Appeal from a judgment of the Civil Court of the City of New York, Kings County (Carolyn E. Wade, J.), entered September 13, 2011.
Soto v Man Fong Pak Mei Martial Arts
Appellate Term, Second Department
Published by New York State Law Reporting Bureau pursuant to Judiciary Law § 431.
This opinion is uncorrected and will not be published in the printed Official Reports.
PRESENT: WESTON, J.P., ALIOTTA and SOLOMON, JJ .
The judgment, after a non-jury trial, dismissed the action.
ORDERED that the judgment is affirmed, without costs.
Plaintiff commenced this small claims action to recover the principal sum of $275 from defendant martial arts school. At a non-jury trial, plaintiff testified that he had paid a deposit of $120, as well as three months' tuition, to defendant. He further testified that he had been unable to attend some classes due to scheduling problems, but also that he had been dissatisfied with the amount and quality of instruction offered, and that, as a result, he had withdrawn from defendant school. In this action, plaintiff seeks to recover the $120 deposit, a portion of the tuition he had paid, and the cost of two school shirts he had purchased and for which he had no further use. There was no testimony as to the purpose of the deposit or the terms for its repayment. Defendant's witness testified that plaintiff had only paid defendant three months' tuition and the cost of two shirts. He indicated that he had advised plaintiff of the need to attend classes. He further asserted that, at some classes, students were expected to practice their skills, and that he spent some of his time as an instructor for defendant observing students, rather than offering instruction in new techniques. Following trial, the action was dismissed.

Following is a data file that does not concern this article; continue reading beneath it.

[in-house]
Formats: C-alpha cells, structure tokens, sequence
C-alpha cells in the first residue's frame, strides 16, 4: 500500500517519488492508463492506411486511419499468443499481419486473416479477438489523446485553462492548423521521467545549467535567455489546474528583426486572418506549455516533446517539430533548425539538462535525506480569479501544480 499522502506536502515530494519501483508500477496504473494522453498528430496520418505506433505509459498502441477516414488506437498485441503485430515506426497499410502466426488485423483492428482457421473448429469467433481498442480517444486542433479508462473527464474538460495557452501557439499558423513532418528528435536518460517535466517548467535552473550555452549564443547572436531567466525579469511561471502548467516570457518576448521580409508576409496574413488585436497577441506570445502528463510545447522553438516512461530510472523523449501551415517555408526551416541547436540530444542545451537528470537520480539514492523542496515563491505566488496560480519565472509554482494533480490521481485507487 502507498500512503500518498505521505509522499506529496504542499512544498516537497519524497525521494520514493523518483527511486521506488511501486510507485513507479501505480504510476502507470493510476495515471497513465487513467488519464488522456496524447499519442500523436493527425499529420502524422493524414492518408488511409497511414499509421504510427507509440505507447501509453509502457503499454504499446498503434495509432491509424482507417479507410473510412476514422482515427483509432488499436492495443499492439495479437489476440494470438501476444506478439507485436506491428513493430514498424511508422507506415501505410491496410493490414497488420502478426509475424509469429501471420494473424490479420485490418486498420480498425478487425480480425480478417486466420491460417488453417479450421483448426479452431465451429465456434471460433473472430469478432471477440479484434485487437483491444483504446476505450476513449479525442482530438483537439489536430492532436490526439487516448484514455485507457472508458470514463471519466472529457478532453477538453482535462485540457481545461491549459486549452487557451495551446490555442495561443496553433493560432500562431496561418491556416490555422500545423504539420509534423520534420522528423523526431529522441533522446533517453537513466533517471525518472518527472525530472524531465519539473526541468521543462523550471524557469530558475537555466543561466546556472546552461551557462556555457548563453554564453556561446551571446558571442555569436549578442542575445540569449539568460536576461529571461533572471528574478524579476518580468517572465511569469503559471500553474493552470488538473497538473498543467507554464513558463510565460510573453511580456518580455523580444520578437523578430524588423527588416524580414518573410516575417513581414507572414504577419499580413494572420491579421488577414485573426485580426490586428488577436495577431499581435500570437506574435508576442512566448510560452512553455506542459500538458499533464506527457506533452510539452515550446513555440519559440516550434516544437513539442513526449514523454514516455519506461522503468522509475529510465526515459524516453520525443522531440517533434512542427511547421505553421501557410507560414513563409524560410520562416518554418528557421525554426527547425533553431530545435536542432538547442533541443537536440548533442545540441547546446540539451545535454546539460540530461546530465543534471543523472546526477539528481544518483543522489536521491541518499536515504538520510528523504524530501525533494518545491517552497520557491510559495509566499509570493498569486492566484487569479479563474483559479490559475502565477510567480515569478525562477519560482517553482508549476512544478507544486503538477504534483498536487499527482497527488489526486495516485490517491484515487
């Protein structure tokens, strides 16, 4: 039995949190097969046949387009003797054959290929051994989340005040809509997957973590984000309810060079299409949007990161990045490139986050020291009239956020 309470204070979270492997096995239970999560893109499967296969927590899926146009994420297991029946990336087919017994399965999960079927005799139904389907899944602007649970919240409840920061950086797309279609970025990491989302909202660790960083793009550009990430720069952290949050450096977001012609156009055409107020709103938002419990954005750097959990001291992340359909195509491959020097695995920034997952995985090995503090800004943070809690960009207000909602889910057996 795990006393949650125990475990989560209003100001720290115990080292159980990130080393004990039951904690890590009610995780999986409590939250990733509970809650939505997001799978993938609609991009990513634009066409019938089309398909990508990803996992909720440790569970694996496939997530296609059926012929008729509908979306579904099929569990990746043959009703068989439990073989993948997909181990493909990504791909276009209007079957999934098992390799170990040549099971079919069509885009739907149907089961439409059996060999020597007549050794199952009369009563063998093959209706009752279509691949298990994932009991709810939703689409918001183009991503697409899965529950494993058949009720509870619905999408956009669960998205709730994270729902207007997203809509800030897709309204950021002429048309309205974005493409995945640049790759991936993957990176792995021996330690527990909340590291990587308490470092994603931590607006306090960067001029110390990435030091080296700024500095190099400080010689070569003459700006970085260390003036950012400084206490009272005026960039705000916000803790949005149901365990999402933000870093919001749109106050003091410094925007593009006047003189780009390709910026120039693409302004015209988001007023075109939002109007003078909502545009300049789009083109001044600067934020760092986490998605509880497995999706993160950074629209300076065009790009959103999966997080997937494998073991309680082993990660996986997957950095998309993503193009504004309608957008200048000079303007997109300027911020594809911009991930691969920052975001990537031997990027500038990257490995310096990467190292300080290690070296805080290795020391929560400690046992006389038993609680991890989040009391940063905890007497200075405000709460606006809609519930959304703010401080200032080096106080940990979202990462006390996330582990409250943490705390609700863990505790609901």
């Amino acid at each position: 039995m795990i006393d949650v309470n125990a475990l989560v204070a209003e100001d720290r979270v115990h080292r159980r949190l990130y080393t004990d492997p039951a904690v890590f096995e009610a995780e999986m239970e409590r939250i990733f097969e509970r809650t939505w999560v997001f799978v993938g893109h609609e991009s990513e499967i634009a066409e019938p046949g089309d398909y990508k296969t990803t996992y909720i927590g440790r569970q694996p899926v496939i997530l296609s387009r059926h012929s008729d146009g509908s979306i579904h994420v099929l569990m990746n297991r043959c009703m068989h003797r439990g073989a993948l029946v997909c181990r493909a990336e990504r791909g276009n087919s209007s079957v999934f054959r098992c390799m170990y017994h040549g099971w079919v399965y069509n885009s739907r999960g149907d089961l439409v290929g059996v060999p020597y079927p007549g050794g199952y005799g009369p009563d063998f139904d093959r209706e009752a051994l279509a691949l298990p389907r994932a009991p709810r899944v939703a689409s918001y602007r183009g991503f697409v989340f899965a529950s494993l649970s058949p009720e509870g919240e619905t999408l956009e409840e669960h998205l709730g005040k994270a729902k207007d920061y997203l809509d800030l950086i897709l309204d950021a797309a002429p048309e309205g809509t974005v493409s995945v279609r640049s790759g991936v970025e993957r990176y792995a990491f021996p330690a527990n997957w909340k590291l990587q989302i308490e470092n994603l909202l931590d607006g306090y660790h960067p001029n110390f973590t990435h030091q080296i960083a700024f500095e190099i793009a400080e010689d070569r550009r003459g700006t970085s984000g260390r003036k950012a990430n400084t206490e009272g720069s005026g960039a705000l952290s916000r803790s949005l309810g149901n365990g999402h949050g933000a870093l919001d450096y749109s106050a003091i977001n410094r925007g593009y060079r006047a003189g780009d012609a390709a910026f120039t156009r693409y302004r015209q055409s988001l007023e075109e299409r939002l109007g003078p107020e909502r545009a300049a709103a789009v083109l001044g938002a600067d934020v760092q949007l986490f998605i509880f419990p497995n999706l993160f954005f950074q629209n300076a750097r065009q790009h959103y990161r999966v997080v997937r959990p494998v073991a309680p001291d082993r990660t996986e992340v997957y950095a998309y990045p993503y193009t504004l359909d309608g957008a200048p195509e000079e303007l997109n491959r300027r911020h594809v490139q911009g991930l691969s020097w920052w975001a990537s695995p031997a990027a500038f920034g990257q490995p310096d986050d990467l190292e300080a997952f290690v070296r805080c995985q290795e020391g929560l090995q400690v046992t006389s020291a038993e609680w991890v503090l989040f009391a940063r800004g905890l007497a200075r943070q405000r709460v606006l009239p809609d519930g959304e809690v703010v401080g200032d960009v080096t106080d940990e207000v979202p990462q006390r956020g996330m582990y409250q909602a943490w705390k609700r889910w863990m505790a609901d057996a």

The decision of a fact-finding court should not be disturbed upon appeal unless it is obvious that the court's conclusions could not be reached under any fair interpretation of the evidence (see Claridge Gardens v Menotti, 160 AD2d 544 ). Our review of the judgment is limited to whether "substantial justice has not been done between the parties according to the rules and principles of substantive law" (CCA 1807). The deference normally accorded to the credibility determinations of a trial court applies with greater force in small claims proceedings, given the limited scope of review and the often attenuated record available on appeal (see Williams v Roper, 269 AD2d 125, 126 ).
Upon a review of the record, we find no basis to disturb the Civil Court's dismissal of the action. We therefore conclude that the judgment rendered substantial justice between the parties according to the rules and principles of substantive law (see CCA 1804, 1087).
Accordingly, the judgment is affirmed.
Weston, J.P., Aliotta and Solomon, JJ., concur. Decision ...